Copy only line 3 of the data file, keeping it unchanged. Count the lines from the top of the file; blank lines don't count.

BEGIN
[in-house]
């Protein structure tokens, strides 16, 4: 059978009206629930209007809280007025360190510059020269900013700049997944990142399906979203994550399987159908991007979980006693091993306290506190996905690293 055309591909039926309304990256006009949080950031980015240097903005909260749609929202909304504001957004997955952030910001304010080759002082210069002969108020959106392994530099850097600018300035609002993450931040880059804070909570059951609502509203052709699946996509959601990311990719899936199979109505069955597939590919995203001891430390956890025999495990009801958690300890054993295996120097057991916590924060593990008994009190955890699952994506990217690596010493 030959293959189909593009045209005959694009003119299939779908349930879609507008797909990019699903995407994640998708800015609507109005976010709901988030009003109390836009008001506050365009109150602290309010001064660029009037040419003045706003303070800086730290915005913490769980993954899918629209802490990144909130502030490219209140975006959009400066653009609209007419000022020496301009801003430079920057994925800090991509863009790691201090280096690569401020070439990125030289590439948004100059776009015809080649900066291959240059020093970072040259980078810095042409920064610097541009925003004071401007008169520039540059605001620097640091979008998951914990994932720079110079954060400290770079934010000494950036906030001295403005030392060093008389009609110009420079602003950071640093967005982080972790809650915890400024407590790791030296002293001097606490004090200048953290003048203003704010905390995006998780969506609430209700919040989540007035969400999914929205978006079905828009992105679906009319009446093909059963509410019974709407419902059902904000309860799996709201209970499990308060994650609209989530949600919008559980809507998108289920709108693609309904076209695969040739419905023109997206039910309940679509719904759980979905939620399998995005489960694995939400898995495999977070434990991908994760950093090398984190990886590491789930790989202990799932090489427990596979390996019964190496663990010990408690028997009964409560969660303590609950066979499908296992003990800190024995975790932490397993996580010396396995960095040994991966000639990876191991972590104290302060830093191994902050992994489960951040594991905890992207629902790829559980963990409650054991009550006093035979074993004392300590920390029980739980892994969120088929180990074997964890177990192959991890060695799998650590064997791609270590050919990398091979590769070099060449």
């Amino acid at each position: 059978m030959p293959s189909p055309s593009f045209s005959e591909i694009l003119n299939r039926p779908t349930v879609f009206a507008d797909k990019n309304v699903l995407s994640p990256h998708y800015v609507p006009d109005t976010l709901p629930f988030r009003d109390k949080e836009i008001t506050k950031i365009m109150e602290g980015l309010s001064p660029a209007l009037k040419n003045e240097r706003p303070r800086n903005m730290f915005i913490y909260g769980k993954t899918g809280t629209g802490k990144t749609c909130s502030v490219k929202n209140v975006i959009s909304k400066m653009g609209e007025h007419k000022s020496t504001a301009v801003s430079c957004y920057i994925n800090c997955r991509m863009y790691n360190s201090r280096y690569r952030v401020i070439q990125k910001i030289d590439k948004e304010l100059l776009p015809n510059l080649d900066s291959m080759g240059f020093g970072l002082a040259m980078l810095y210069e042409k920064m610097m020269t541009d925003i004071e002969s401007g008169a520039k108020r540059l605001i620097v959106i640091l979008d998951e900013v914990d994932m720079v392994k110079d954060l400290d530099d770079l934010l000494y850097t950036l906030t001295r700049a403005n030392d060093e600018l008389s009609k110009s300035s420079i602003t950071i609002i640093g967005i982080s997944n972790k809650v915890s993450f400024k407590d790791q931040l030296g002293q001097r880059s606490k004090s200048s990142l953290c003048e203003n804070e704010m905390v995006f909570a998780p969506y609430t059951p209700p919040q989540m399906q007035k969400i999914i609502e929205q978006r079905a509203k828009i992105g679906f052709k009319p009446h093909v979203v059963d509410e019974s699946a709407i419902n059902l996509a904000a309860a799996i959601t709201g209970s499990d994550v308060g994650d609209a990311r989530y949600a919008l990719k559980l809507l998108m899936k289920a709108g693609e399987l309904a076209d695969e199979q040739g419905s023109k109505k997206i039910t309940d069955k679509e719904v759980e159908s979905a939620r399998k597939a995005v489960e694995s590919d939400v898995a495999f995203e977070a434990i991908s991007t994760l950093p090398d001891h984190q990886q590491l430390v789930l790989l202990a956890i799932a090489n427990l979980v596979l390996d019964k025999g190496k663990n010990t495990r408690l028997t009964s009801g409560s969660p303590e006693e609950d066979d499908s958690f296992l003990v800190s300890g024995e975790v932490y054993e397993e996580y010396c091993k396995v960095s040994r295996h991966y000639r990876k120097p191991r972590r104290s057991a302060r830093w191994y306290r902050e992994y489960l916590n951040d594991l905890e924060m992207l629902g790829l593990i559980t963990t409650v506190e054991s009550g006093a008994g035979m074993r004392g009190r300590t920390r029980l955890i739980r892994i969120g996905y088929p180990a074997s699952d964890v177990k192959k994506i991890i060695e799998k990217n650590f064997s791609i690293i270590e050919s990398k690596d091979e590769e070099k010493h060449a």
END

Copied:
């Amino acid at each position: 059978m030959p293959s189909p055309s593009f045209s005959e591909i694009l003119n299939r039926p779908t349930v879609f009206a507008d797909k990019n309304v699903l995407s994640p990256h998708y800015v609507p006009d109005t976010l709901p629930f988030r009003d109390k949080e836009i008001t506050k950031i365009m109150e602290g980015l309010s001064p660029a209007l009037k040419n003045e240097r706003p303070r800086n903005m730290f915005i913490y909260g769980k993954t899918g809280t629209g802490k990144t749609c909130s502030v490219k929202n209140v975006i959009s909304k400066m653009g609209e007025h007419k000022s020496t504001a301009v801003s430079c957004y920057i994925n800090c997955r991509m863009y790691n360190s201090r280096y690569r952030v401020i070439q990125k910001i030289d590439k948004e304010l100059l776009p015809n510059l080649d900066s291959m080759g240059f020093g970072l002082a040259m980078l810095y210069e042409k920064m610097m020269t541009d925003i004071e002969s401007g008169a520039k108020r540059l605001i620097v959106i640091l979008d998951e900013v914990d994932m720079v392994k110079d954060l400290d530099d770079l934010l000494y850097t950036l906030t001295r700049a403005n030392d060093e600018l008389s009609k110009s300035s420079i602003t950071i609002i640093g967005i982080s997944n972790k809650v915890s993450f400024k407590d790791q931040l030296g002293q001097r880059s606490k004090s200048s990142l953290c003048e203003n804070e704010m905390v995006f909570a998780p969506y609430t059951p209700p919040q989540m399906q007035k969400i999914i609502e929205q978006r079905a509203k828009i992105g679906f052709k009319p009446h093909v979203v059963d509410e019974s699946a709407i419902n059902l996509a904000a309860a799996i959601t709201g209970s499990d994550v308060g994650d609209a990311r989530y949600a919008l990719k559980l809507l998108m899936k289920a709108g693609e399987l309904a076209d695969e199979q040739g419905s023109k109505k997206i039910t309940d069955k679509e719904v759980e159908s979905a939620r399998k597939a995005v489960e694995s590919d939400v898995a495999f995203e977070a434990i991908s991007t994760l950093p090398d001891h984190q990886q590491l430390v789930l790989l202990a956890i799932a090489n427990l979980v596979l390996d019964k025999g190496k663990n010990t495990r408690l028997t009964s009801g409560s969660p303590e006693e609950d066979d499908s958690f296992l003990v800190s300890g024995e975790v932490y054993e397993e996580y010396c091993k396995v960095s040994r295996h991966y000639r990876k120097p191991r972590r104290s057991a302060r830093w191994y306290r902050e992994y489960l916590n951040d594991l905890e924060m992207l629902g790829l593990i559980t963990t409650v506190e054991s009550g006093a008994g035979m074993r004392g009190r300590t920390r029980l955890i739980r892994i969120g996905y088929p180990a074997s699952d964890v177990k192959k994506i991890i060695e799998k990217n650590f064997s791609i690293i270590e050919s990398k690596d091979e590769e070099k010493h060449a």